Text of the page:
Introduction: Paper Santa Hat Ornament
I had a box of art straws that I just started playing. This is what I ended up with.
It is simple enough for kids to make and cute enough to keep for years.
I have been making paper ornaments for my mother-in-law's tiny tree. She has been trapped in a rehab center for the last few weeks. (Apparently it only takes one little fall to change your whole world. A broken femur will change your whole family's holiday plans.) She is gong to be there for the entire holiday season. In order to brighten up the room and people's spirits, I am making holiday ornaments for her to share. She has already given away a few dozen--to staff, to visitors, and even to other patients.
My mother-in-law is a wonderful person who loves to give to others. Now she is stuck on the receiving end. She cannot put any weight on her leg for weeks while the pins and plates that were put in her leg allow to bone to heal. People have to do most things for her. Giving back--even if it is just a small ornament--makes her feel more like herself.
Step 1: Materials:
Paper straws or paper rolled into long thin tubes
Red marker or paint
Cotton or wool roving
Wire ornament hook
Step 2: Getting Started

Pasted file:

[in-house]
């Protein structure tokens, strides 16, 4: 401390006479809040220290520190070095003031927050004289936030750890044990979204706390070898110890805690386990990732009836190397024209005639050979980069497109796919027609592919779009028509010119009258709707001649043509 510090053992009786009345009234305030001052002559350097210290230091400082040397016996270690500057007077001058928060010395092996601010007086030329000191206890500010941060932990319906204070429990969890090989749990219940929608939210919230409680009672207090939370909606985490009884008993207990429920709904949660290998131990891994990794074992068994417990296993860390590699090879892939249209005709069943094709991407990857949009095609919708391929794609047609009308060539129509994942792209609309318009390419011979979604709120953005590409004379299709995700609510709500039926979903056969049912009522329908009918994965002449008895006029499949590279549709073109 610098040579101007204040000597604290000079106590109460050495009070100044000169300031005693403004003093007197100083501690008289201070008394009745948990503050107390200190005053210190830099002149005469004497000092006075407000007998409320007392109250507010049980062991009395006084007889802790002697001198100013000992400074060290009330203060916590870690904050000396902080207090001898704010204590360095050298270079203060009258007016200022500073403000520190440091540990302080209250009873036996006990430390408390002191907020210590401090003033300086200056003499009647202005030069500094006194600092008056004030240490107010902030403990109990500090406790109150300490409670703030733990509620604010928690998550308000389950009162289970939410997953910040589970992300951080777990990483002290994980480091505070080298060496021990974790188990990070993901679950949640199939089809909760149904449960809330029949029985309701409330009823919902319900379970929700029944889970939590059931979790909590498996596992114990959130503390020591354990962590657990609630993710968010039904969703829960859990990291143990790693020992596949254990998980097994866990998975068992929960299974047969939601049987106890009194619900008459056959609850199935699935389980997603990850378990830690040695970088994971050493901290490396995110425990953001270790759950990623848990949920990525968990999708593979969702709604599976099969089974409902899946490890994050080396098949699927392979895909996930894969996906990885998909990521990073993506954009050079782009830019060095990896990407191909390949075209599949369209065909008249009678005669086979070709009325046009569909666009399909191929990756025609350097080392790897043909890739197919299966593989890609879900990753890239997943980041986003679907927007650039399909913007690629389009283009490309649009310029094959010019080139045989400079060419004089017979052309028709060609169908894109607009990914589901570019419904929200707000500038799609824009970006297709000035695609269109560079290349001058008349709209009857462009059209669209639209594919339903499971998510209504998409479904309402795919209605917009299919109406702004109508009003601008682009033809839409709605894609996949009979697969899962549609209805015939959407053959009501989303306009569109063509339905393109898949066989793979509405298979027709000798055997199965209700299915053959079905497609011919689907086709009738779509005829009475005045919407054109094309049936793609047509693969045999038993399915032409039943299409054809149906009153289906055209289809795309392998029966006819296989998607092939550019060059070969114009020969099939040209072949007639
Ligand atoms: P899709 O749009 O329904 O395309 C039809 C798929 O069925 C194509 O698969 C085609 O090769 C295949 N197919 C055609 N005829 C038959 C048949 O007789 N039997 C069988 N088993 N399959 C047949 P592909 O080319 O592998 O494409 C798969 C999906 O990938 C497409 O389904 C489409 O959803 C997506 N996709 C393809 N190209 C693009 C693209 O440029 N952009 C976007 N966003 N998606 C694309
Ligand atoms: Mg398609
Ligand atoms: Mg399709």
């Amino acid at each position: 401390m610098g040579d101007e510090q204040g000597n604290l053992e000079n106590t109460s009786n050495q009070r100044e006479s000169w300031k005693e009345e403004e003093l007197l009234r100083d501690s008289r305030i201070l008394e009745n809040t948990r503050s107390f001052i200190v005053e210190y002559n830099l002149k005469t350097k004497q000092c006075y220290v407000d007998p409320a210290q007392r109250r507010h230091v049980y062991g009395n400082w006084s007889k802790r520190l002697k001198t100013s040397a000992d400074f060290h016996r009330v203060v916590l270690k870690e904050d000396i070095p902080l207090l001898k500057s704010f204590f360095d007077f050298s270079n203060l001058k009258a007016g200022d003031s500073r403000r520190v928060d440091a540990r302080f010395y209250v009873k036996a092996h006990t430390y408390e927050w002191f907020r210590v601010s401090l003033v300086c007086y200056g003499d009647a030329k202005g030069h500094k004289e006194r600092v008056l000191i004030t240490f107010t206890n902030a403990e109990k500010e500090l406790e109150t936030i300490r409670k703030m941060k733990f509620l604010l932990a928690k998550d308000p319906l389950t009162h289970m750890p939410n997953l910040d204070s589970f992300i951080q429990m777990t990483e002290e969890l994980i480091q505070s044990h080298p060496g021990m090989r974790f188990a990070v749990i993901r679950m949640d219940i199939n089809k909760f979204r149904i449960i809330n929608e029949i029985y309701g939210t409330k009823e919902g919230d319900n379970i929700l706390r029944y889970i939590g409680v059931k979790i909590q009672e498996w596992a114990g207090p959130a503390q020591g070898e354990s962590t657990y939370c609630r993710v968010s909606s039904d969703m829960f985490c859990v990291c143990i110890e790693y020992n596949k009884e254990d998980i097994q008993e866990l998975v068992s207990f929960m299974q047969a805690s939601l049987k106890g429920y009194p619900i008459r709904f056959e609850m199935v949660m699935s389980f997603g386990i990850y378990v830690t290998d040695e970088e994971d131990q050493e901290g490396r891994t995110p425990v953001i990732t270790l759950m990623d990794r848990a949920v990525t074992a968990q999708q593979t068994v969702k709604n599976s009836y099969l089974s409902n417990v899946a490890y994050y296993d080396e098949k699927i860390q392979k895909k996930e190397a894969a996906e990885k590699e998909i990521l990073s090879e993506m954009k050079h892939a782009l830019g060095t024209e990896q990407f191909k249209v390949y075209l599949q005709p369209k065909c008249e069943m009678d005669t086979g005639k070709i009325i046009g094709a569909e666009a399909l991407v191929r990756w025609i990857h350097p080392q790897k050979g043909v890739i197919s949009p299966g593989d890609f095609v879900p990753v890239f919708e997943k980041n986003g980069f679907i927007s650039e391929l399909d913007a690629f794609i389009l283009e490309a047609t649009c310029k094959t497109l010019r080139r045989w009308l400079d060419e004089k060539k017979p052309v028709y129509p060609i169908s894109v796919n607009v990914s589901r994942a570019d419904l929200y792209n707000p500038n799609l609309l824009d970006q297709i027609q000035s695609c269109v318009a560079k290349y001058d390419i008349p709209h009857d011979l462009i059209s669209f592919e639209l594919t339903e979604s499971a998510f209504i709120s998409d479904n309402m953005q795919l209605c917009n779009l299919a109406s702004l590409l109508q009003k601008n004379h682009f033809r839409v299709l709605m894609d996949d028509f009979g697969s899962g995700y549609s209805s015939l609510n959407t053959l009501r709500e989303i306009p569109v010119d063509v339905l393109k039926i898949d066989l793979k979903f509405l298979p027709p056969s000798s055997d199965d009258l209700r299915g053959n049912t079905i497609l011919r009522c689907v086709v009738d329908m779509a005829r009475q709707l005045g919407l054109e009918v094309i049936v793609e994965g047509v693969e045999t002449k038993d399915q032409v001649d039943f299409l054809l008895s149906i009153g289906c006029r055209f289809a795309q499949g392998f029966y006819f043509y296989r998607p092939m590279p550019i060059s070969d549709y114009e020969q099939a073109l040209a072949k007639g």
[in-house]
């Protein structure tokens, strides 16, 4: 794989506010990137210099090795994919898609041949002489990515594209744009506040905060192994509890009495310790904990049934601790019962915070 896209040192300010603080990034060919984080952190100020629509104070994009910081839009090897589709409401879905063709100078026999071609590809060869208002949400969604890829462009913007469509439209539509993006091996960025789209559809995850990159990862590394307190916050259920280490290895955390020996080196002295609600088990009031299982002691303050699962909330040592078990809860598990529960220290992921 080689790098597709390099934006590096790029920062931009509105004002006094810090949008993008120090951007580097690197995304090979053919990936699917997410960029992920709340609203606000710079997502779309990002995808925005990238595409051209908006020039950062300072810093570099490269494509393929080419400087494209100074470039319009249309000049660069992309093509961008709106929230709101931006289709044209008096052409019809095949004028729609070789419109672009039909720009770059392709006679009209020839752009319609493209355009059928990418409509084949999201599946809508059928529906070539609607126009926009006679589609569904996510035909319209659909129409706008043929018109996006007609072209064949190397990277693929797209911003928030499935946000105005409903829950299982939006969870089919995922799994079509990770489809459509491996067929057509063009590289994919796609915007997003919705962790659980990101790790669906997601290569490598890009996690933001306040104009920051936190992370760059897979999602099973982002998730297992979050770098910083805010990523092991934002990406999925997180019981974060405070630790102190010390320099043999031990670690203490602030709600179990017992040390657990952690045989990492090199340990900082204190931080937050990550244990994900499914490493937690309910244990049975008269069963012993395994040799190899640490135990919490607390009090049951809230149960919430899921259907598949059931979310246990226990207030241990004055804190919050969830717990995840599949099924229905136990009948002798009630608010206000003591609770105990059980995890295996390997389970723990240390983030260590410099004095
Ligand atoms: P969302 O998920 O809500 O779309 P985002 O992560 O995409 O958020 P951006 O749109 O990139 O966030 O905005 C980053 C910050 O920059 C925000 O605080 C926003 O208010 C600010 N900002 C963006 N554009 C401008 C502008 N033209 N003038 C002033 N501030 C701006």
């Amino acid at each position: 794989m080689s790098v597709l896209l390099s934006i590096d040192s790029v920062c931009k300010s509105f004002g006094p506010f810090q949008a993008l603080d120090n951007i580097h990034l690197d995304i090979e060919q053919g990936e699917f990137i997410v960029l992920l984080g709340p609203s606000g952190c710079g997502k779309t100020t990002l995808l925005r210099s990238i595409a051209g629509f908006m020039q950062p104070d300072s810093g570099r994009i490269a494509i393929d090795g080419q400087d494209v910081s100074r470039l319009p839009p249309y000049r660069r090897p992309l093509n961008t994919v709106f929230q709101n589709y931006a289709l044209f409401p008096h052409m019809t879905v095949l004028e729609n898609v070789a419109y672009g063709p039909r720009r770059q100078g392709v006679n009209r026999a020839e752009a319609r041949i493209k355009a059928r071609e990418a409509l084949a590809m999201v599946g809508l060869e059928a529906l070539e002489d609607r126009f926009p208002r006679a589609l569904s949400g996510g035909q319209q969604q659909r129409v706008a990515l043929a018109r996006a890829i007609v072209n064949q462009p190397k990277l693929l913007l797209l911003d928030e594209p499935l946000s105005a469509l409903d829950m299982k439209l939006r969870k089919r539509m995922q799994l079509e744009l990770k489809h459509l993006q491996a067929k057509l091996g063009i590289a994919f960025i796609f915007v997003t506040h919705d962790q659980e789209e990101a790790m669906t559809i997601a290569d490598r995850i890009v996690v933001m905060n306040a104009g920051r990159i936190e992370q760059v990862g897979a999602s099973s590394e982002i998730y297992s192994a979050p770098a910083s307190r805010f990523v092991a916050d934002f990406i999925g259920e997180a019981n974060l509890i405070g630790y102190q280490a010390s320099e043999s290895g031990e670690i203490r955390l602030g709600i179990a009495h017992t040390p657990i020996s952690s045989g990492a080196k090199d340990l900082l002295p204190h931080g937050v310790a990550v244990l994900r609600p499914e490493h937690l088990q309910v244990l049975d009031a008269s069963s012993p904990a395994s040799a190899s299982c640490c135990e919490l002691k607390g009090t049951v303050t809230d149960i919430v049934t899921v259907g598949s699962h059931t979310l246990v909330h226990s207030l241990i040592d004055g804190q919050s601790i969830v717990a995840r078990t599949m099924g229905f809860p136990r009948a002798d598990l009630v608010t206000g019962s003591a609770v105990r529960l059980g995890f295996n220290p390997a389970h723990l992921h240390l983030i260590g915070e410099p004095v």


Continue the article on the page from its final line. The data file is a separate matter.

Flatten your straws. Fold the end of one tube at an angle so that you can slide the end into another straw. Secure with a small spot of glue.
Attach as many straws as you want. My straws were about 18 inches so I used 4 or 5 for each ornament. If you use a longer string of straws, you will end up with a bigger hat.
Step 3: Winding the Base
Start at one end and wind a tight flat coil. When you reach the end of the straws, secure the end with a spot of glue.
Gently press the center of the coil to form the hat. If you are too rough, the center end will pop out of the coil and the whole thing will unwind. Yes, it happened once or twice. Be patient.
Step 4: Lots of Glue
Once you like the shape of the hat, apply glue to the inside. I use my finger to smooth the glue into all the nooks and crannies. It can get messy but it can be done. Use a small paint brush if you don't want to use your fingers.
It will take a while to dry. It must dry completely. If you are doing this project with children, now is a good time to wrap things up until tomorrow.
Step 5: Applying the Red
I could have used red paint but to be honest, I was too lazy to find it. Instead, I chose to use a red marker. When I was done, I realized that I saved myself some drying time--happy bonus. I like the slight streaks of white that are visible where the marker could no get completely into the crevices. Paint would allow for more complete coverage. It all depends on the effect you are going for.
Color the outside of the hat.
Step 6: Attaching the Hanger
Feed the end of an ornament hanger through any of the tiny gaps near the center of the hat. From the inside of the hat, use your plyers to wind the end of the hanger into a tight loop. This will prevent the hanger from falling off.
Step 7: Fur Trim
Take a strip of roving and glue it to the edge of the hat. My roving was too thick for my ornament so I split it down the middle and used it for several ornaments.
Take a piece of roving and tie it into a tight knot. Trim the extra roving on either side of the knot. Glue the knot to the top of the ornament.
Date the inside of the ornament.
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